The Department of Defense (DoD) recently called cATO the “gold standard” in cybersecurity. However, the current process for obtaining authorization to operate (ATO) is “point in time,” costly, and time consuming. Based on these issues, an alternative, continuous authority to operate (cATO), is gaining momentum.
cATO can be a game changer: streamlining compliance, mitigating risk, and enabling agencies to deploy new IT capabilities faster than ever before. How does cATO differ from the traditional approach? What are cATO’s advantages? What are the biggest challenges to deploying cATO in Federal agencies? And what do agencies need to implement cATO?
To answer these questions, MeriTalk spoke with Travis Howerton, co-founder and chief technology officer (CTO) at continuous compliance platform provider RegScale. As CTO at the National Nuclear Security Administration and deputy CIO at Oak Ridge National Laboratory, Howerton witnessed agencies’ ATO and compliance challenges firsthand.
MeriTalk: How does a continuous ATO differ from a “point in time” ATO? The DoD’s recent cATO memo called it “a challenging but necessary enhancement of our cyber risk approach in order to accelerate innovation while outpacing expanding cybersecurity threats.”
Travis Howerton: For years, systems were largely static. You deploy them and you create a Word document or Excel spreadsheet that lays out the security controls. It’s a point-in-time snapshot. But today, with the rise of cloud, containers, and the ability to spin services up and down on demand, systems are changing faster than ever before.
Taking a static approach to security controls into a dynamic technology environment creates a cadence mismatch. As a result, agencies have a hard time deploying new technology in a reasonable time frame – and feeling confident about its security. Their paperwork is obsolete almost the instant they write it.
DoD is going with cATO because they’ve recognized that archaic cyber processes are hindering their ability to get the latest, greatest technology to enhance their capabilities on the battlefield. They’re saying we need to fundamentally rethink the ATO process. That aligns well to RegScale, which is a real-time continuous compliance/continuous risk platform, not a point-in-time risk and compliance solution like others we’ve seen for the last 15 years with legacy governance, risk, and compliance (GRC) tools.
MeriTalk: What challenges does cATO present? What hurdles must agencies or contractors overcome to demonstrate compliance with the processes and regulations that are required for an ATO?
Howerton: One challenge is process change, which is difficult in government. People get married to their processes, which have helped them pass audits for years. They aren’t sure how to do the new thing.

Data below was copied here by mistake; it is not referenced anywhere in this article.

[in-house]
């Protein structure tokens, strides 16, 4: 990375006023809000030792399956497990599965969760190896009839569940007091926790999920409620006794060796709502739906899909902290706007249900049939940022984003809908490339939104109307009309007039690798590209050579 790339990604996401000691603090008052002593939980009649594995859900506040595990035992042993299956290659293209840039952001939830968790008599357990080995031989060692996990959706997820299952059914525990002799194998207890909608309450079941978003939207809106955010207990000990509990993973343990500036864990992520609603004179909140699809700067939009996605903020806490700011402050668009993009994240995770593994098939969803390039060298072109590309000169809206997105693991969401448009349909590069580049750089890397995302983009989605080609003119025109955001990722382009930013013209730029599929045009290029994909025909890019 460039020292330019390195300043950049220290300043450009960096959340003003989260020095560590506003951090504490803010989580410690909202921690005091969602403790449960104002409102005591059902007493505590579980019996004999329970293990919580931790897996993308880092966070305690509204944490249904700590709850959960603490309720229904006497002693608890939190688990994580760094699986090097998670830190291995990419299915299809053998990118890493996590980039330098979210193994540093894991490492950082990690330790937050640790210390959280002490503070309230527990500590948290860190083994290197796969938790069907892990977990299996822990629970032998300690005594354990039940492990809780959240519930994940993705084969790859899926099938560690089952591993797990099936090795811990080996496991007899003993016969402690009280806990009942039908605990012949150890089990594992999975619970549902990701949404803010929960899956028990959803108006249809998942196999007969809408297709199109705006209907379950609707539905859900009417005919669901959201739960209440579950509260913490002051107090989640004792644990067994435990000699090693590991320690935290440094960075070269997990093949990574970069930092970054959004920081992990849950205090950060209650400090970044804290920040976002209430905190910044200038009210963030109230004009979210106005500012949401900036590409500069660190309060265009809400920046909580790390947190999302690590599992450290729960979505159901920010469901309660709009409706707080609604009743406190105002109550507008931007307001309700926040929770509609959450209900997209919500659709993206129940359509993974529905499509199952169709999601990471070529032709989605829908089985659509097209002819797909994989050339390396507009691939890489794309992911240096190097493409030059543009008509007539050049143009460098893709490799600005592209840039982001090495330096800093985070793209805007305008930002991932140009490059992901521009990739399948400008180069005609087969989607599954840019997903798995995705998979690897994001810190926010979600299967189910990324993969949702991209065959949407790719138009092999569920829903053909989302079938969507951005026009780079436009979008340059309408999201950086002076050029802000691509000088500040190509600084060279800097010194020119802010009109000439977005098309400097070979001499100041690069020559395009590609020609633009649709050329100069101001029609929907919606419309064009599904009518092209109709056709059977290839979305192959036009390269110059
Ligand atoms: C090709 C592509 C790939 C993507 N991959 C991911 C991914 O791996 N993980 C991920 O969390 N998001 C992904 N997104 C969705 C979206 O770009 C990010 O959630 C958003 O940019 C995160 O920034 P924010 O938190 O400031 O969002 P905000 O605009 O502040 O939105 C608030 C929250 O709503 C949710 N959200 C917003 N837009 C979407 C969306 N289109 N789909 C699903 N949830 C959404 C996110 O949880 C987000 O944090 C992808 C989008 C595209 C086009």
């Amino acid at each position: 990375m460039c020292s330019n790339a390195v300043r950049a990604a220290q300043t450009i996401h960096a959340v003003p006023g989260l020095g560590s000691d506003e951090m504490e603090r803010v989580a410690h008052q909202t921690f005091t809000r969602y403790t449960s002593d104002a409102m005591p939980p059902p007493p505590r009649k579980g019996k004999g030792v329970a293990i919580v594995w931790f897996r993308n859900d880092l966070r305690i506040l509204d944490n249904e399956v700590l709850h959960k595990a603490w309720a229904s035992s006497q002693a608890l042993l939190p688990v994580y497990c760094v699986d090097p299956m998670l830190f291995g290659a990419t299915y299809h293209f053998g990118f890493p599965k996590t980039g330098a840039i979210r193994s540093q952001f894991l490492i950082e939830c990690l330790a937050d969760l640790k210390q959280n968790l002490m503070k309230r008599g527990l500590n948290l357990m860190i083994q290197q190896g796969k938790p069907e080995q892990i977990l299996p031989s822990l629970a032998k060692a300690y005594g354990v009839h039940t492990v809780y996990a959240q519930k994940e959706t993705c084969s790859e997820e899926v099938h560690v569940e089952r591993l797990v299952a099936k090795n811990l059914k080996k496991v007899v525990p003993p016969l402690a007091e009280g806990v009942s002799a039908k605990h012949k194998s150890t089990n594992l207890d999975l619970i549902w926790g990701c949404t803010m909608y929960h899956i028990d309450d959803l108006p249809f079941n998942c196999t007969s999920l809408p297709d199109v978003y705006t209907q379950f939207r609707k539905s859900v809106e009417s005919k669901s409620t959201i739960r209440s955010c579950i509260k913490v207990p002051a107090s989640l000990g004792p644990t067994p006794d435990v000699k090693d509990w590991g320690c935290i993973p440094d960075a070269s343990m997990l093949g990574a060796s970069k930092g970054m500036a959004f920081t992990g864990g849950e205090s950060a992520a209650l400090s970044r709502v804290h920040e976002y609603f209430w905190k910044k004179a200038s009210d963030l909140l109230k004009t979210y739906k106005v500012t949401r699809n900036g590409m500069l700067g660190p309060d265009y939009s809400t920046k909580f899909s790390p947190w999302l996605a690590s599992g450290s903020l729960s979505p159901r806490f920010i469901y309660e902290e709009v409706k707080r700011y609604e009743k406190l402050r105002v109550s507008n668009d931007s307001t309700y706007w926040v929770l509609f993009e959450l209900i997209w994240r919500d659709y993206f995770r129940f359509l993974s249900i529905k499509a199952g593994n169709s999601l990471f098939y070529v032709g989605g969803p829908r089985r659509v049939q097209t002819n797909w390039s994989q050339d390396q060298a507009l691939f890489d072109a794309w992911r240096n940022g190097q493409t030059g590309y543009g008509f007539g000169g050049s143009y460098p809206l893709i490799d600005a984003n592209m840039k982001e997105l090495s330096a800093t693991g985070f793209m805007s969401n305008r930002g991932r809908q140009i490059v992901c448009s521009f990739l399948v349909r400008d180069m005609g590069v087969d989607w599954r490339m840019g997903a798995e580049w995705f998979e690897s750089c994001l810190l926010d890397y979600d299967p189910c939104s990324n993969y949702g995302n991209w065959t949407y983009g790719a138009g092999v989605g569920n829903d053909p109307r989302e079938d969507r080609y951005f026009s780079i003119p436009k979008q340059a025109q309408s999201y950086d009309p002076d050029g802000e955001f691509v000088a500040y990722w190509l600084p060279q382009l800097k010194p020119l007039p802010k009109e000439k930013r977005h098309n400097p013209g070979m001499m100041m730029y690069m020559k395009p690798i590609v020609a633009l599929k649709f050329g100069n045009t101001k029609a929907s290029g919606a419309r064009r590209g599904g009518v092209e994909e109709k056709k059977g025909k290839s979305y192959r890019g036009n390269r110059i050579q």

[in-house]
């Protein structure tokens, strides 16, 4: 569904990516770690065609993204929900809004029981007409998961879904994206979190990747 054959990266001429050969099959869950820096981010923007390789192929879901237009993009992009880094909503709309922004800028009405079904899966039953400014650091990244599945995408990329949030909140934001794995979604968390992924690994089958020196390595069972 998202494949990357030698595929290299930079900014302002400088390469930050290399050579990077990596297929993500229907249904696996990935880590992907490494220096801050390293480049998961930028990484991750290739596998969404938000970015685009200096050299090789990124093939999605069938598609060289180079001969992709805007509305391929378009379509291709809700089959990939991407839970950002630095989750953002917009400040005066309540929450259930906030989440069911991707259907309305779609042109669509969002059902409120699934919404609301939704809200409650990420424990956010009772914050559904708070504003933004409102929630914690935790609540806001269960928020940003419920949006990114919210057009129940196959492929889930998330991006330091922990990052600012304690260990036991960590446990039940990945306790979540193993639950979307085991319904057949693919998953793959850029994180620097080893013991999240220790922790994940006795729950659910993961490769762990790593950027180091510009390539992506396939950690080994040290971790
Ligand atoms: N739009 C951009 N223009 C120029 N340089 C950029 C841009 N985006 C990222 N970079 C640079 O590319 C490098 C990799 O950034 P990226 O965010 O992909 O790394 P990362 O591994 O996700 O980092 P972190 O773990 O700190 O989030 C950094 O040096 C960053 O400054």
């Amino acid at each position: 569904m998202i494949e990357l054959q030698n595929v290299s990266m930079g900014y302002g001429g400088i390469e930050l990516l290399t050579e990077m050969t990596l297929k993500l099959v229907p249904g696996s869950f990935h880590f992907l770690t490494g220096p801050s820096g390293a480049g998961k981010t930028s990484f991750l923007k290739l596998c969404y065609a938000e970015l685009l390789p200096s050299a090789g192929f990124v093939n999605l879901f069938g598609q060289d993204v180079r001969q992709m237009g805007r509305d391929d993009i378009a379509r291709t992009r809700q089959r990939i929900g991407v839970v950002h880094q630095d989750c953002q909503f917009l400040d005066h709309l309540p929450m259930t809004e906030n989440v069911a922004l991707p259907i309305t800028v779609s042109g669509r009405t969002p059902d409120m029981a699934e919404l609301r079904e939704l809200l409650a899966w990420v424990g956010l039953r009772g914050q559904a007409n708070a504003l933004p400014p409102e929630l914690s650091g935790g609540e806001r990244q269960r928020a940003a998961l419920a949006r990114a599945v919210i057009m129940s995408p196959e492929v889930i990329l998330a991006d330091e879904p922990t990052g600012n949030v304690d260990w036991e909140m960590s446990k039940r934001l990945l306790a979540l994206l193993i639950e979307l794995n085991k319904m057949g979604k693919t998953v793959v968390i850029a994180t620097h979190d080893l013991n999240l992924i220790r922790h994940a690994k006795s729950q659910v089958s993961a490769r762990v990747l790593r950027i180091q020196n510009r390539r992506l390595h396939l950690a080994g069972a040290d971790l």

The second part is the technology. They’re managing security controls with Word, Excel, SharePoint, or a legacy GRC tool. To be truly continuous, you need an API-driven, real-time, machine-to-machine architecture. This approach lets you determine progress against baselines and see your risk so you can decide if it is acceptable. That’s how the cloud works and how future technologies will work. ATO processes have to align to that rather than fighting it. NIST has recognized the need for machine-readable communication with its Open Security Control Assessment Language (OSCAL) standard, and we were proud to be one of the earliest adopters.
MeriTalk: Tell us a bit about continuous compliance. What is it, and how does it help achieve continuous ATO?
Howerton: Today, a regulation or law says you must do something, and you draft a compliance policy and audit it periodically – typically by pulling samples or collecting evidence and screenshots. The system is very manual, reactive, and after the fact.
Most government agencies make great investments in continuous monitoring technical tools – cloud security posture management tools, vulnerability scanners, or security and information event management systems. They have a lot of data, but still need humans to go get it. If compliance became machine-readable, then machines could do that. Our system is a collection of APIs – pulling the data in real time so the paperwork updates itself.
We envision an evergreen system that’s constantly updating as things change in the real world. That’s a fundamental shift – to unlock the value in data and make better risk-based decisions closer to real time and at lower cost, because you don’t need an army of people figuring out what has changed. The machines just talk to each other. That’s the core of our platform and a big piece of our differentiation in the market that directly supports cATO.
MeriTalk: We’re familiar with the…
Read More: Continuous ATO can Reduce Agencies’ Compliance Headaches